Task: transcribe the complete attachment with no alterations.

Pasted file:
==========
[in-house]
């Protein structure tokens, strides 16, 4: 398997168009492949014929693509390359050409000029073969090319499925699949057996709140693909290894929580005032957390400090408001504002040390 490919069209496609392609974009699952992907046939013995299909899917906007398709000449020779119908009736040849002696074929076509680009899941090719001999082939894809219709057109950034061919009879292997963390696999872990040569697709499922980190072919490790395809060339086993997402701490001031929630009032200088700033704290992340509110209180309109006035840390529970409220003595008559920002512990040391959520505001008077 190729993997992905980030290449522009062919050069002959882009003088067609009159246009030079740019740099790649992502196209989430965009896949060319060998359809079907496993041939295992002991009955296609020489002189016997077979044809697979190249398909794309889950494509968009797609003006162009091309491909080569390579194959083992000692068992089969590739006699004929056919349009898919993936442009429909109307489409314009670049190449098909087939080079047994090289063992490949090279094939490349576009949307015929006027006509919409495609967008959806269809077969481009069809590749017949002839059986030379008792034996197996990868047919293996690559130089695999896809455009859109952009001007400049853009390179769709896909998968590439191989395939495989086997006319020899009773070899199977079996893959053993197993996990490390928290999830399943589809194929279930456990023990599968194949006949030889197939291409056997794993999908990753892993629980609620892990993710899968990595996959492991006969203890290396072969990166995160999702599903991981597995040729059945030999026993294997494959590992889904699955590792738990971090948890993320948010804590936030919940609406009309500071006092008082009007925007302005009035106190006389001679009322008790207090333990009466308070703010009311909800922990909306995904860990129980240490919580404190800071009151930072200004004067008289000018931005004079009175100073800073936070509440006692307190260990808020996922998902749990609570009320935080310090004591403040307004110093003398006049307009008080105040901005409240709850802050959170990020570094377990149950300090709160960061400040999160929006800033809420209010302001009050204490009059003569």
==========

[in-house]
């Protein structure tokens, strides 16, 4: 398997168009492949014929693509390359050409000029073969090319499925699949057996709140693909290894929580005032957390400090408001504002040390 490919069209496609392609974009699952992907046939013995299909899917906007398709000449020779119908009736040849002696074929076509680009899941090719001999082939894809219709057109950034061919009879292997963390696999872990040569697709499922980190072919490790395809060339086993997402701490001031929630009032200088700033704290992340509110209180309109006035840390529970409220003595008559920002512990040391959520505001008077 190729993997992905980030290449522009062919050069002959882009003088067609009159246009030079740019740099790649992502196209989430965009896949060319060998359809079907496993041939295992002991009955296609020489002189016997077979044809697979190249398909794309889950494509968009797609003006162009091309491909080569390579194959083992000692068992089969590739006699004929056919349009898919993936442009429909109307489409314009670049190449098909087939080079047994090289063992490949090279094939490349576009949307015929006027006509919409495609967008959806269809077969481009069809590749017949002839059986030379008792034996197996990868047919293996690559130089695999896809455009859109952009001007400049853009390179769709896909998968590439191989395939495989086997006319020899009773070899199977079996893959053993197993996990490390928290999830399943589809194929279930456990023990599968194949006949030889197939291409056997794993999908990753892993629980609620892990993710899968990595996959492991006969203890290396072969990166995160999702599903991981597995040729059945030999026993294997494959590992889904699955590792738990971090948890993320948010804590936030919940609406009309500071006092008082009007925007302005009035106190006389001679009322008790207090333990009466308070703010009311909800922990909306995904860990129980240490919580404190800071009151930072200004004067008289000018931005004079009175100073800073936070509440006692307190260990808020996922998902749990609570009320935080310090004591403040307004110093003398006049307009008080105040901005409240709850802050959170990020570094377990149950300090709160960061400040999160929006800033809420209010302001009050204490009059003569």